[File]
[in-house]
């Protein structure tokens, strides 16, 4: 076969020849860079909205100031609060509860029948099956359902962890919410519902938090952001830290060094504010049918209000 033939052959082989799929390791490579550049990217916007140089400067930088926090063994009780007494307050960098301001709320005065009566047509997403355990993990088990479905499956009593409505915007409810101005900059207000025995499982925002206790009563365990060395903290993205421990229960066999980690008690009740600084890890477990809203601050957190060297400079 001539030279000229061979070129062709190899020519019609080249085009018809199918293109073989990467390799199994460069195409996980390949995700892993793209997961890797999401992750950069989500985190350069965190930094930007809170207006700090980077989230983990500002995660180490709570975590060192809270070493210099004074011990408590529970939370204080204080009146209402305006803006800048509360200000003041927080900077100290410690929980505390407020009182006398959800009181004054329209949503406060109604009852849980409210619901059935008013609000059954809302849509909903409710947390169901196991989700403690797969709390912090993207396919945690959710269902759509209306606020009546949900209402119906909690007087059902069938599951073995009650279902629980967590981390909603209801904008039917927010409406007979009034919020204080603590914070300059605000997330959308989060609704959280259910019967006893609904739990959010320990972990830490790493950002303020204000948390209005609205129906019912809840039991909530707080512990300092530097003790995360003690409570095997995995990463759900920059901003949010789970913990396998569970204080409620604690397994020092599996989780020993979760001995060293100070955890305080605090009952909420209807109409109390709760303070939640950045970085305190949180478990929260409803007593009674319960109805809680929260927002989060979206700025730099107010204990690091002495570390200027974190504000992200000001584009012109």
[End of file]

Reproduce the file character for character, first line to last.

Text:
[in-house]
């Protein structure tokens, strides 16, 4: 076969020849860079909205100031609060509860029948099956359902962890919410519902938090952001830290060094504010049918209000 033939052959082989799929390791490579550049990217916007140089400067930088926090063994009780007494307050960098301001709320005065009566047509997403355990993990088990479905499956009593409505915007409810101005900059207000025995499982925002206790009563365990060395903290993205421990229960066999980690008690009740600084890890477990809203601050957190060297400079 001539030279000229061979070129062709190899020519019609080249085009018809199918293109073989990467390799199994460069195409996980390949995700892993793209997961890797999401992750950069989500985190350069965190930094930007809170207006700090980077989230983990500002995660180490709570975590060192809270070493210099004074011990408590529970939370204080204080009146209402305006803006800048509360200000003041927080900077100290410690929980505390407020009182006398959800009181004054329209949503406060109604009852849980409210619901059935008013609000059954809302849509909903409710947390169901196991989700403690797969709390912090993207396919945690959710269902759509209306606020009546949900209402119906909690007087059902069938599951073995009650279902629980967590981390909603209801904008039917927010409406007979009034919020204080603590914070300059605000997330959308989060609704959280259910019967006893609904739990959010320990972990830490790493950002303020204000948390209005609205129906019912809840039991909530707080512990300092530097003790995360003690409570095997995995990463759900920059901003949010789970913990396998569970204080409620604690397994020092599996989780020993979760001995060293100070955890305080605090009952909420209807109409109390709760303070939640950045970085305190949180478990929260409803007593009674319960109805809680929260927002989060979206700025730099107010204990690091002495570390200027974190504000992200000001584009012109």